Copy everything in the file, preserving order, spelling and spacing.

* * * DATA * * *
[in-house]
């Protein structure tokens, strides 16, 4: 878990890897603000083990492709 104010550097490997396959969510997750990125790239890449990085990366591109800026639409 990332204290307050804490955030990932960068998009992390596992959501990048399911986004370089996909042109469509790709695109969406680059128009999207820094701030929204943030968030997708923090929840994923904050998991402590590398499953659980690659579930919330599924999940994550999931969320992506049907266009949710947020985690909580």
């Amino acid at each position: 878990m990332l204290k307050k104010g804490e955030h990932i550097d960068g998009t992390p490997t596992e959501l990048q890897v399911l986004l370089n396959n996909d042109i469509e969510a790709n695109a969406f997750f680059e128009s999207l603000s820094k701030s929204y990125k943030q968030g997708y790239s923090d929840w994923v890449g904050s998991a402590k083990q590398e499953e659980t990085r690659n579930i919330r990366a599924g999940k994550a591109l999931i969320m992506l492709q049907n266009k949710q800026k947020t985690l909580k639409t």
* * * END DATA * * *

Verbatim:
[in-house]
């Protein structure tokens, strides 16, 4: 878990890897603000083990492709 104010550097490997396959969510997750990125790239890449990085990366591109800026639409 990332204290307050804490955030990932960068998009992390596992959501990048399911986004370089996909042109469509790709695109969406680059128009999207820094701030929204943030968030997708923090929840994923904050998991402590590398499953659980690659579930919330599924999940994550999931969320992506049907266009949710947020985690909580």
């Amino acid at each position: 878990m990332l204290k307050k104010g804490e955030h990932i550097d960068g998009t992390p490997t596992e959501l990048q890897v399911l986004l370089n396959n996909d042109i469509e969510a790709n695109a969406f997750f680059e128009s999207l603000s820094k701030s929204y990125k943030q968030g997708y790239s923090d929840w994923v890449g904050s998991a402590k083990q590398e499953e659980t990085r690659n579930i919330r990366a599924g999940k994550a591109l999931i969320m992506l492709q049907n266009k949710q800026k947020t985690l909580k639409t």